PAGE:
Sometimes I think that being an anthropologist is a binary opposition of the most awesome and the most awful thing at the same time. You get to understand the structures, which makes you a very annoying person in discussions and the worst about it: it doesn’t free you from the structures in your daily life, but it gives you a meta-perspective on yourself being inside all the tradition. Maybe they should give a Matrix-like warning before letting people into studying anthropology. But I think we humans need structures and traditions and we need to get confused before a wedding. And cry. It’s actually sort of a liminal phase, before entering a new stage of life. All the best! 🙂

    Reply
    • Kat Richter

      You mean I have to go through the liminal phase even though I KNOW it’s a liminal phase?? Ohhhh the joys of scientific “objectivity” 🙂

      But on a more serious note, I really loved this comment– it made a lot of sense (and I was hoping I might find more of your writings when I clicked your gravatar but got an error message?)

      I always read a passage to my intro students on their first day of class that says (I’m paraphrasing here) “Anthropology is gonna complicate your life” and I couldn’t agree more!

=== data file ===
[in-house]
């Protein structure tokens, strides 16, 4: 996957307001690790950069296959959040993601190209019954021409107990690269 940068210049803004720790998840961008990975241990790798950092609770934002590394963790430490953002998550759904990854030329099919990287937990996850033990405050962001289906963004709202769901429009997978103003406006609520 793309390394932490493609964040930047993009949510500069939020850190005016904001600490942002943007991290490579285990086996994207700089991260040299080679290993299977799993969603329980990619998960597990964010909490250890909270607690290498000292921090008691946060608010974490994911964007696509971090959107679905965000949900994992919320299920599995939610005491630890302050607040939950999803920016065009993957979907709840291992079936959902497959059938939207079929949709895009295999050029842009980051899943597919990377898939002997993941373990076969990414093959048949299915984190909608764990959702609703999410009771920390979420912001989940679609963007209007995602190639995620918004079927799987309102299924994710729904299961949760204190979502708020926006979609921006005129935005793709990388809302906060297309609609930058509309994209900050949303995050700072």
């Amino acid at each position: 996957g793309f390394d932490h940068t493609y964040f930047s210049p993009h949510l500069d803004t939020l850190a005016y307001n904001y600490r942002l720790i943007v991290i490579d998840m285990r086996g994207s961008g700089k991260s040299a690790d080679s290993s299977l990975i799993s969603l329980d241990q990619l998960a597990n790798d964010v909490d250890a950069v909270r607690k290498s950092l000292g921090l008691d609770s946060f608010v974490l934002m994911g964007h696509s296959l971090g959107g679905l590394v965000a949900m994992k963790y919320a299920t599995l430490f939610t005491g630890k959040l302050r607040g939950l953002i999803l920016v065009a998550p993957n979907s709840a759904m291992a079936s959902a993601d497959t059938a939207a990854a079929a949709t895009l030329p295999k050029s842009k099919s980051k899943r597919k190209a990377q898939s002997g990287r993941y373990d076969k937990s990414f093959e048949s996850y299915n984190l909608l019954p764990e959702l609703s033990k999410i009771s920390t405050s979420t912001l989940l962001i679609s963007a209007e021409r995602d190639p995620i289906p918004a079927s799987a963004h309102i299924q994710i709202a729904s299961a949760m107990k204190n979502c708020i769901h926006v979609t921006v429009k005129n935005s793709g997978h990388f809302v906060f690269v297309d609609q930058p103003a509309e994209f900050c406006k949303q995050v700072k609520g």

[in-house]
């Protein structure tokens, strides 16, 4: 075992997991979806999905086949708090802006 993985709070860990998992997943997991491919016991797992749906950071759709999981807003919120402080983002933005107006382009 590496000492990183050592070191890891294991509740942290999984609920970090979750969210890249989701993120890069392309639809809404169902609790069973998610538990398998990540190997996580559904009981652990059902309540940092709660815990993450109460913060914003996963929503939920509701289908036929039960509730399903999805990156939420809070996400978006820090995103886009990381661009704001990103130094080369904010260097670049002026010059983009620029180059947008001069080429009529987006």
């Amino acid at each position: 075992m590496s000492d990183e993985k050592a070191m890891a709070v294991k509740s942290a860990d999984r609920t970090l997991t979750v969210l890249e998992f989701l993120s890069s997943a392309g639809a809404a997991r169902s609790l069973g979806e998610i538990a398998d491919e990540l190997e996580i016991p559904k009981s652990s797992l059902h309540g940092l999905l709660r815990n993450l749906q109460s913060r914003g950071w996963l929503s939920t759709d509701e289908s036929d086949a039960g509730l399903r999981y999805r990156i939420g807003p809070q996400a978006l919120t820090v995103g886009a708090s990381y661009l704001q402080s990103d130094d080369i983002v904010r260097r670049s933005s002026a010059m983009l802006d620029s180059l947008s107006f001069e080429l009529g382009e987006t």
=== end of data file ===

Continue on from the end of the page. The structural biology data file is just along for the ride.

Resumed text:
Reply
      • Daria

        “Anthropology is gonna complicate your life” – love that one! But people, especially students, hardly ever listen. 😉
        And I am new to WordPress, I have been blogging years ago on livejournal and now I am here, with something like an attempt to popular anthropology. Just because more lives of more people need to get complicated. lifebetweenworlds.wordpress.com – not much there yet, as I am building it.

        Reply
  5. ladymeritaten

    I agree with you. I had a dream, ideal venue in mind, my favorite local !museum but in no way can we afford it (well we could but it would be beyond stupid) and we will have a perfectly wonderful experience where we chose. No one will die from not having it all.

    Reply
    • Kat Richter

      Yeah, PIC naively suggested we get married in the art museum where we got engaged because it is absolutely stunning and is obviously a special place to us; his rationale was that museum’s are non-profits and were therefore bound to be less expensive. To which my response was, “How do you think non-profits make their bottom lines???” They have an exclusive contract with one of the most expensive caterers in the city so as lovely as it would have been, we’re not even thinking about it. I think you guys definitely made the right choice– “can afford” and “should spend the money” are two very different things.

      Reply
      • ladymeritaten

        Absofreakinglutely. We still want to have a nice party for our friends and family but we ain’t plunking down a house down payment to do it and we are in Bay Area so that’s hard enough to accomplish! European honeymoon for the win!